Table 3: Major components of the essential oils of rosemary in the world

In general, the majority compounds of rosemary are 1.8-cineole, α-pinene, verbenone, camphor, camphene but with percentages that differ from one region to another.

The variability detected in the chemical composition and yield of R. officinalis essential oil in the world is related to several intrinsic and extrinsic parameters. The main intrinsic factors are; genetics, subspecies and age of planting [39,40].

The extrinsic factors are represented by geographical origin, climate effects, time of harvest, growing conditions [30,33,36,41] and also by the extraction method and the storage and transport processes that also influence the performance and composition of essential oils [41,42].

Also, other works indicate that the yield and chemical composition of REO is highly influenced by soil water content, harvest time and type of soil [43,44]. Gharib et al. [44] suggests that the EO yield of rosemary plant were consistent with corresponding changes in photosynthetic pigments.

Khorshidi et al. [41] collected and studied 87 spontaneous populations of R. officinalis in Spain. The results showed that; among all the samples, thirty-eight have a high content of 1,8 cineole (>24%) and an essential oil yield of greater than 2%, six populations have a high 1,8 Cineole/linalool ratio, three samples have high linalool content and only two samples have high levels of verbenone (≈ 5%). This comparison confirms that the chemical composition of essential oils is also variable within the same region.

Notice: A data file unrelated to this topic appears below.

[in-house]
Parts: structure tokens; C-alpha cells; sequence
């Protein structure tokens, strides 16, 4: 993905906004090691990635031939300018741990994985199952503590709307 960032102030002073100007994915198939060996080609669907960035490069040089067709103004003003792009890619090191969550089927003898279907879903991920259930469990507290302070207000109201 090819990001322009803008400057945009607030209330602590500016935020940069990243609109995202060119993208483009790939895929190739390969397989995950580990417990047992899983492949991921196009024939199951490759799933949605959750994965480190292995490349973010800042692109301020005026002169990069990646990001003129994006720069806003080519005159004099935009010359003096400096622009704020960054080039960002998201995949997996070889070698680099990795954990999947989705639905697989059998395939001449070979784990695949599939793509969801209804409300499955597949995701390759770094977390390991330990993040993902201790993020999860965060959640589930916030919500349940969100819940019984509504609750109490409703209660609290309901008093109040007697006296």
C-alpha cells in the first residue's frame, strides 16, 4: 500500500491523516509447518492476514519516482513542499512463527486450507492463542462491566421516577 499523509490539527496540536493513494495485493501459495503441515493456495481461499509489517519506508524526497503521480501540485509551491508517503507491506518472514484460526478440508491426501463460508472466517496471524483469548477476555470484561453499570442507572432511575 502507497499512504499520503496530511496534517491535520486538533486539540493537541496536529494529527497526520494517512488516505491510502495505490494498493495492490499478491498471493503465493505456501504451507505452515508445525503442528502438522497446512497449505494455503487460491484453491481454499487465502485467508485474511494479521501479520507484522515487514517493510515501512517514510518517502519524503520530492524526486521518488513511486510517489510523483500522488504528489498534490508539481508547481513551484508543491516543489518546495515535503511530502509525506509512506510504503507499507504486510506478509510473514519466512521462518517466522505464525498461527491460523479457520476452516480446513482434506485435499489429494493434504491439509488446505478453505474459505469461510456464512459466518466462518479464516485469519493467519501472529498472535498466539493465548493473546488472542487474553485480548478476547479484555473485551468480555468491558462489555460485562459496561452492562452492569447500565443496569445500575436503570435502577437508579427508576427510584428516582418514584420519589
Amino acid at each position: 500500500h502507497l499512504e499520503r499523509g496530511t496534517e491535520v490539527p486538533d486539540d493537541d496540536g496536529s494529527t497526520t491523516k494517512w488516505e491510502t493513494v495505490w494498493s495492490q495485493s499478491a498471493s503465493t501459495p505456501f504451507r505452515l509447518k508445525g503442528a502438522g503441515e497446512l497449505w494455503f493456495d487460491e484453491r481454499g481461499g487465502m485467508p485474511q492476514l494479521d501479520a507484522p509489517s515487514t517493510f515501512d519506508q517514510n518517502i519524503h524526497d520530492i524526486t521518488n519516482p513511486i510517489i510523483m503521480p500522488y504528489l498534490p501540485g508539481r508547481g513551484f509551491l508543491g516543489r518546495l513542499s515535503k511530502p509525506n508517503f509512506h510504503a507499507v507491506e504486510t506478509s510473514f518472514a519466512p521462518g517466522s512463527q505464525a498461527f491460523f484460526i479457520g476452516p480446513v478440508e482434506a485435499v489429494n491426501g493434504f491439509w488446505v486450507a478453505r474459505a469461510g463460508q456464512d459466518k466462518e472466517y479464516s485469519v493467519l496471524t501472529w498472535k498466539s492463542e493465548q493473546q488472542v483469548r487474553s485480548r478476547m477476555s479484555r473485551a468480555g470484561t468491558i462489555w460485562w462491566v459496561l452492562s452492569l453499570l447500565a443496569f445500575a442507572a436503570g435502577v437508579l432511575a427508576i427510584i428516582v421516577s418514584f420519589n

The study and analysis of essential oils of Rosemary from different Moroccan regions show that the yields and the chemical composition as well as the major compounds are different and variable according to the regions of the harvest.


To conclude, the chemical composition of the essential oil of the cultivated rosemary is very rich in major components and it can compete in quantity as well as in quality and consequently in price the essential oils of the wild rosemary. This wealth can be improved by taking into account the extrinsic conditions that seem to influence the quantity and quality of REO. This comparative study is a good approach from an economic point of view; it makes it possible to better target the desired rosemary according to the region from which it comes in order to extract the major component sought in the REO according to its percentage. Our work can serve as a basis for developing the regional economy to generate financial income for rural and urban populations encouraging them to cultivate rosemary.